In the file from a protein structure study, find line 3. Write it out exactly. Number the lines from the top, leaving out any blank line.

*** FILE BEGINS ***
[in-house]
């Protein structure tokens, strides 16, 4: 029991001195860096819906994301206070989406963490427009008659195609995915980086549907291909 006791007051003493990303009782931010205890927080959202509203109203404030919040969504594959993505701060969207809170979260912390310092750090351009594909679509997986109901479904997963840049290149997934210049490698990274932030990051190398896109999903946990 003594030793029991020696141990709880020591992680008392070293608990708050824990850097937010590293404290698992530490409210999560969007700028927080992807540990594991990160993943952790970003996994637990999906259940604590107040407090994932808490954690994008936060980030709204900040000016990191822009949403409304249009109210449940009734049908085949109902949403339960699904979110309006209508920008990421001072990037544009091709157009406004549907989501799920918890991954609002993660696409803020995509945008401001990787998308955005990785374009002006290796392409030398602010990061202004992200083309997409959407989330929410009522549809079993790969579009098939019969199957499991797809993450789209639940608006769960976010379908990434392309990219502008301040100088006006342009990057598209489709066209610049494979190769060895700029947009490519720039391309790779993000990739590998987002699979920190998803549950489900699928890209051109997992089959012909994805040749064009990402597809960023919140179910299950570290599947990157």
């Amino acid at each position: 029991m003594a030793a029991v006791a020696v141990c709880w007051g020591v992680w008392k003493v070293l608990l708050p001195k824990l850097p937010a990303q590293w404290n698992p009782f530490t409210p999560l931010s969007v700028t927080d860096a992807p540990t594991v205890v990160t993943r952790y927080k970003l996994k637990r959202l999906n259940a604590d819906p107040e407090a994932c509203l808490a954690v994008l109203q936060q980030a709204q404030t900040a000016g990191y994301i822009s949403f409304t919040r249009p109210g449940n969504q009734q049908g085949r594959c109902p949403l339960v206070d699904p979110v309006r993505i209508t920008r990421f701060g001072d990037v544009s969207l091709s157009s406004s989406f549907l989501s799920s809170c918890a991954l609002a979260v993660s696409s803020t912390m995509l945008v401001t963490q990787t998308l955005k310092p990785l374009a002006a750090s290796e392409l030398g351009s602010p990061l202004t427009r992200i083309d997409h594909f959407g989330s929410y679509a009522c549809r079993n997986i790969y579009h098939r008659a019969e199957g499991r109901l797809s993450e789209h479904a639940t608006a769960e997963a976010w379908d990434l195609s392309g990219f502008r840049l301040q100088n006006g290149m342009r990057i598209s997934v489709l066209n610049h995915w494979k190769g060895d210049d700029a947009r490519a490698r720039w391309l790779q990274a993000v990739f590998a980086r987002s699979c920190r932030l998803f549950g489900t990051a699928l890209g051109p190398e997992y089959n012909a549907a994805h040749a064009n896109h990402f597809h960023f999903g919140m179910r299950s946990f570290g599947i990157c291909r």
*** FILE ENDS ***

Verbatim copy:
């Amino acid at each position: 029991m003594a030793a029991v006791a020696v141990c709880w007051g020591v992680w008392k003493v070293l608990l708050p001195k824990l850097p937010a990303q590293w404290n698992p009782f530490t409210p999560l931010s969007v700028t927080d860096a992807p540990t594991v205890v990160t993943r952790y927080k970003l996994k637990r959202l999906n259940a604590d819906p107040e407090a994932c509203l808490a954690v994008l109203q936060q980030a709204q404030t900040a000016g990191y994301i822009s949403f409304t919040r249009p109210g449940n969504q009734q049908g085949r594959c109902p949403l339960v206070d699904p979110v309006r993505i209508t920008r990421f701060g001072d990037v544009s969207l091709s157009s406004s989406f549907l989501s799920s809170c918890a991954l609002a979260v993660s696409s803020t912390m995509l945008v401001t963490q990787t998308l955005k310092p990785l374009a002006a750090s290796e392409l030398g351009s602010p990061l202004t427009r992200i083309d997409h594909f959407g989330s929410y679509a009522c549809r079993n997986i790969y579009h098939r008659a019969e199957g499991r109901l797809s993450e789209h479904a639940t608006a769960e997963a976010w379908d990434l195609s392309g990219f502008r840049l301040q100088n006006g290149m342009r990057i598209s997934v489709l066209n610049h995915w494979k190769g060895d210049d700029a947009r490519a490698r720039w391309l790779q990274a993000v990739f590998a980086r987002s699979c920190r932030l998803f549950g489900t990051a699928l890209g051109p190398e997992y089959n012909a549907a994805h040749a064009n896109h990402f597809h960023f999903g919140m179910r299950s946990f570290g599947i990157c291909r």